UXB looks at the solutions being used to improve sustainability in the digital world
Going digital is one of the best ways to reduce waste. Instead of having a hamper full of old newspapers that will eventually be thrown away, you could have your Guardian downloaded on your iPad in time for breakfast without having to use any paper... and it comes with extra content!
However, by no means does digital have no environmental impact but things are looking better. We look at the problems digital faces in being more environmentally sustainable and some of the current solutions out there.
1. Charging your device
Of course, there are is the obvious problems with sustainability and digital devices... turning it on! A problem magazines and newspapers never had was the need for a battery.
Whilst charging your own devices can cost very little, the combination of everyone's iPads, smartphones and computers can be substantial.
You can see the energy impact of large amounts of low energy devices being charged at once easier with TV pickup, the phenomenon of a spike in electrical grid due to large amounts of people making a cup of tea during the advert breaks on television.
As we push towards mobile, the amount of energy needed to power these devices falls considerably. According to a report from Opower, the annual electricity cost for a laptop PC is $20 cheaper to run than a desktop PC. If you imagine everyone moving from desktop to laptops, the positive impact that could have on the environment would be significant.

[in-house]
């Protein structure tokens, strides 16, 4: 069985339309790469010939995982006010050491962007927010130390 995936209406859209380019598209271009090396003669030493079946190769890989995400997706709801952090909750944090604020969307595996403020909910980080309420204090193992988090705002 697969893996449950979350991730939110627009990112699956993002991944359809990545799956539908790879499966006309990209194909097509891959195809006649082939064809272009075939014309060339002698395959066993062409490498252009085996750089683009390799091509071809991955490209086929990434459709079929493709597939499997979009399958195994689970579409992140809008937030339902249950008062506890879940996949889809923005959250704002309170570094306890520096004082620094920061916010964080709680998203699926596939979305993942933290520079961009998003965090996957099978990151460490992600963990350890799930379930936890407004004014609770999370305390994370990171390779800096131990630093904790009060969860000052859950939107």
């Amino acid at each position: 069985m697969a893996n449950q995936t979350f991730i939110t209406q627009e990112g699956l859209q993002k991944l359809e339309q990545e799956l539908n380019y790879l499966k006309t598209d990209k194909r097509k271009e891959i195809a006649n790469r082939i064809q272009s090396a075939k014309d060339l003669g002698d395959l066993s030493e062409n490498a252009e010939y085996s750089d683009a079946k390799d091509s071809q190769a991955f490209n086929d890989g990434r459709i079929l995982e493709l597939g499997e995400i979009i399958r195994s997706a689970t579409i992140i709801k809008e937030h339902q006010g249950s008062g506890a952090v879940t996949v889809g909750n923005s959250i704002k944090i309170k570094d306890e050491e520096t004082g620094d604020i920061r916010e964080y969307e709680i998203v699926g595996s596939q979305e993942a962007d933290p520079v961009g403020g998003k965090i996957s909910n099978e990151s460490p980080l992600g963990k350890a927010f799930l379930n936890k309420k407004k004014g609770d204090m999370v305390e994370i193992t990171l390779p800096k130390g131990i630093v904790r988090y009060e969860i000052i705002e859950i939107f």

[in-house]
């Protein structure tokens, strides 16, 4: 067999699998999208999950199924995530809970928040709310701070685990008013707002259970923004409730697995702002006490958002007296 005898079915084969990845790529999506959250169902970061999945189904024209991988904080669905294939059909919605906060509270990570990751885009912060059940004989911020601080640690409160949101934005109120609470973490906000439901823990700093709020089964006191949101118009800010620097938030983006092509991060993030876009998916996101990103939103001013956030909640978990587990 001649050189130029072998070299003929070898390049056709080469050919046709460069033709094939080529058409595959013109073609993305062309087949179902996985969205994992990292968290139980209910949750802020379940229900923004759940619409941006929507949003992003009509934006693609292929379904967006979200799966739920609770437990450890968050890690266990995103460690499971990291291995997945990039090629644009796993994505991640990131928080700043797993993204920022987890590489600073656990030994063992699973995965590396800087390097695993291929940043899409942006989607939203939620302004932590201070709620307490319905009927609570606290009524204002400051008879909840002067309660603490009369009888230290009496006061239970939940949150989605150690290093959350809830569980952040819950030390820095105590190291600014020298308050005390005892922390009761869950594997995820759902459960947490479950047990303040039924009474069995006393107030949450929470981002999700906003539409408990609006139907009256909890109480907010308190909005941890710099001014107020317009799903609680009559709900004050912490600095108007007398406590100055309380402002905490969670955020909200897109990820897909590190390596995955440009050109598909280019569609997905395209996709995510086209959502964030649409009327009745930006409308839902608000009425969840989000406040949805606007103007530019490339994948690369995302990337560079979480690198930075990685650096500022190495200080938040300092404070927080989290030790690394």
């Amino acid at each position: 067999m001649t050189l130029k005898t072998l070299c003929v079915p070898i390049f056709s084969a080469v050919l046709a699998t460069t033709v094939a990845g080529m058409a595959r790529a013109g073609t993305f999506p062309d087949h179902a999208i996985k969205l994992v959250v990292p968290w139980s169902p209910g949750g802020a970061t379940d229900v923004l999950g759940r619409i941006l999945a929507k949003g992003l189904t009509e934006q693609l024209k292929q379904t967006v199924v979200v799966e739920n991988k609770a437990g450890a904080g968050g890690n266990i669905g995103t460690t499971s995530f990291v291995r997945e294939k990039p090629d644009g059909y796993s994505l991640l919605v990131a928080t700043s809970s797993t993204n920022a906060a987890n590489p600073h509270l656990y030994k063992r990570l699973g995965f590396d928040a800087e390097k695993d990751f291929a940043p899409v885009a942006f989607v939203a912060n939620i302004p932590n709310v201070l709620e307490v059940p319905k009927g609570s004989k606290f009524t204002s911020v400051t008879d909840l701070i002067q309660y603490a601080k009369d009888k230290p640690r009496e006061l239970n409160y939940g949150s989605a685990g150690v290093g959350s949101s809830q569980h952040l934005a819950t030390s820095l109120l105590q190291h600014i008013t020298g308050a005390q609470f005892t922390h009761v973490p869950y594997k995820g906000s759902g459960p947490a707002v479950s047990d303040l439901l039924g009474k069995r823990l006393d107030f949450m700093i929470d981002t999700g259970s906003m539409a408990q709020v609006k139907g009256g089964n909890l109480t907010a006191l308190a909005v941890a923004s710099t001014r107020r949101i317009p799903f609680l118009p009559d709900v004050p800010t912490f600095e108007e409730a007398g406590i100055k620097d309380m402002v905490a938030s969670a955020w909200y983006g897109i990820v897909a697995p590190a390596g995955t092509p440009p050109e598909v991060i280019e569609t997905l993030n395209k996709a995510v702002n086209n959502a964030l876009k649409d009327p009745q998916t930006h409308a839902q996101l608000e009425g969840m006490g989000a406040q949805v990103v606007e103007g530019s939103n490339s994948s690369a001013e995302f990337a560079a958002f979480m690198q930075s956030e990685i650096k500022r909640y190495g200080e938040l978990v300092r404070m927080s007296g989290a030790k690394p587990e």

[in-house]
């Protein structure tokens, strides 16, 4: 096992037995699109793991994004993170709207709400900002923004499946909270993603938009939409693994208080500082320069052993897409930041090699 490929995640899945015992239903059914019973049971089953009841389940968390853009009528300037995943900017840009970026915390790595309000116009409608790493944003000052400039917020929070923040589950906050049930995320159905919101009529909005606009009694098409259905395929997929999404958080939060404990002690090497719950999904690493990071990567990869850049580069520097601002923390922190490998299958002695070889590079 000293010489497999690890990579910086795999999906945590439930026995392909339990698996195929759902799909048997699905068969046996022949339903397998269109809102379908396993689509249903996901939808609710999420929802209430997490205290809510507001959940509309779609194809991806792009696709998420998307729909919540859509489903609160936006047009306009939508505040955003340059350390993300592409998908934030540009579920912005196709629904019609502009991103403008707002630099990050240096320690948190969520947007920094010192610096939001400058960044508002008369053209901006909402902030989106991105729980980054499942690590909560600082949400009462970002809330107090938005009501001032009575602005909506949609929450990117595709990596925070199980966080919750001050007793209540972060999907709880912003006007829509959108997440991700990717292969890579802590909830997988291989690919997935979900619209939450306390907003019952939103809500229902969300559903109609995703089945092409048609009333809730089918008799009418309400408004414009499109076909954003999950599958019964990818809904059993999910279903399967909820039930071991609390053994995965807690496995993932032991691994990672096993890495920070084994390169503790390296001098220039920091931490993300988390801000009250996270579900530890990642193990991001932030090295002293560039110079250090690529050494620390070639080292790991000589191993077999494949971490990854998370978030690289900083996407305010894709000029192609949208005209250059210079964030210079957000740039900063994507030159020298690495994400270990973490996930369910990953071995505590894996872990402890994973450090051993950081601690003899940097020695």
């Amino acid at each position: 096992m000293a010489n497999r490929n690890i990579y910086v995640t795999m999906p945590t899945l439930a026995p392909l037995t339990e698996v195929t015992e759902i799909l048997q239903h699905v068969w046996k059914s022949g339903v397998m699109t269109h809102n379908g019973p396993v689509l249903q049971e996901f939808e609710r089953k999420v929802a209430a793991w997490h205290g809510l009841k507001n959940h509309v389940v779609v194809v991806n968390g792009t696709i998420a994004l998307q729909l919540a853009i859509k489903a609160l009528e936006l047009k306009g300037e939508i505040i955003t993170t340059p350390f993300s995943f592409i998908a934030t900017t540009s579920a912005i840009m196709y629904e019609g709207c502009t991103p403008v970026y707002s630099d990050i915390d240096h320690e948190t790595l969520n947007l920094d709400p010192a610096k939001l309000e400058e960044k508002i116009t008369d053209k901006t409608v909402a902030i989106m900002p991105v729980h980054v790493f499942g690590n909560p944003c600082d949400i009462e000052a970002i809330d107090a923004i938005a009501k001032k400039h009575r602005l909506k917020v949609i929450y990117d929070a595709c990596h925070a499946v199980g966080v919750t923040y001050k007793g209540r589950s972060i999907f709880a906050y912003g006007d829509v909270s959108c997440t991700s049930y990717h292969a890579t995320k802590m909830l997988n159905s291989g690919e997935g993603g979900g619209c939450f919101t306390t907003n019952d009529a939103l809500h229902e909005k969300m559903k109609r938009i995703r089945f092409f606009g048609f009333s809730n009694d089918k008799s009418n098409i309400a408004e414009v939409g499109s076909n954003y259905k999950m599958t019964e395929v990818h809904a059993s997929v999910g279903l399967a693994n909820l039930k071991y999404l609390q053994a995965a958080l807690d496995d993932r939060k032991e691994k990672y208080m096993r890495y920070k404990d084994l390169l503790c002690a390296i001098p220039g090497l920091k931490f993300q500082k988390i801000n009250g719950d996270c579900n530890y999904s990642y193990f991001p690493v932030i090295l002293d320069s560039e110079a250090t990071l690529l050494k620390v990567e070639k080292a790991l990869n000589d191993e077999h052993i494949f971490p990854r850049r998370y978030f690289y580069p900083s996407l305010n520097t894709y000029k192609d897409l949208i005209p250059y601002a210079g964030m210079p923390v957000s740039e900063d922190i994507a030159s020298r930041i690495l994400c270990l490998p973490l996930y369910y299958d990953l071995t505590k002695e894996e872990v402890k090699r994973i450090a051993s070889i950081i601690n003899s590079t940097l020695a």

However, this is nothing compared to the drop in cost to an iPad or a iPhone, both under $2 a year to charge.
Without beating the same old drum, if we started to create content for mobile first and gave people a better experience of consuming content and performing tasks online on their smartphones, the environmental benefits would be huge.
2. Data centres
Data usage is not just something your service provider measures so they can charge you for going over your plan, it can actually have a big impact on the environment.
The more data that is being sent around, the more power is used by data centres, not exactly the most green things in the world.
One issue with data centres is keeping them cool to stop from overheating. According toThe New York Times, there is a story of how Facebook had to buy every fan they could get there hands on to cool their servers to prevent the website from going down.
In fact, this fear means data centres tend to have energy draining generators (in case of power cuts), cooling systems and running on full capacity at all times (just incase), leading them to waste around 90% of the electricity the pull off the grid.
Mentioned in the same New York Times from earlier, a single data centre can use the same amount of energy as a medium-sized town.
The solution may appear to be an easy one - use less data. However, there is another way of reducing the amount of data we use without limiting our time online - build more efficient websites and apps.
Which is exactly what Apple have done with Apple Maps. It may be that the service has seem some backlash from users as it fails to perform to the same standards as Google Maps, but it could save a substantial amount of energy.
According to Gizmondo, Apple Maps is nearly five times as efficient than Google's service. The post may joke about it allowing your more data to upload photos to Instagram, but if services started becoming more data efficient, it could help save the planet.
Another solution companies are looking at is more sustainable ways to run data centres. What The New York Times articles doesn't mention is the non-profit consortium The Green Grid, who work to improve the efficiency of data centres around the world.
This article from The Guardian reports that The Green Grid claims more data centres are using the technique natural cooling to maintain required temperatures, instead of using energy draining fans. In fact, this has led Facebook to build one of their data centres in a Swedish town just south of the Arctic Circle.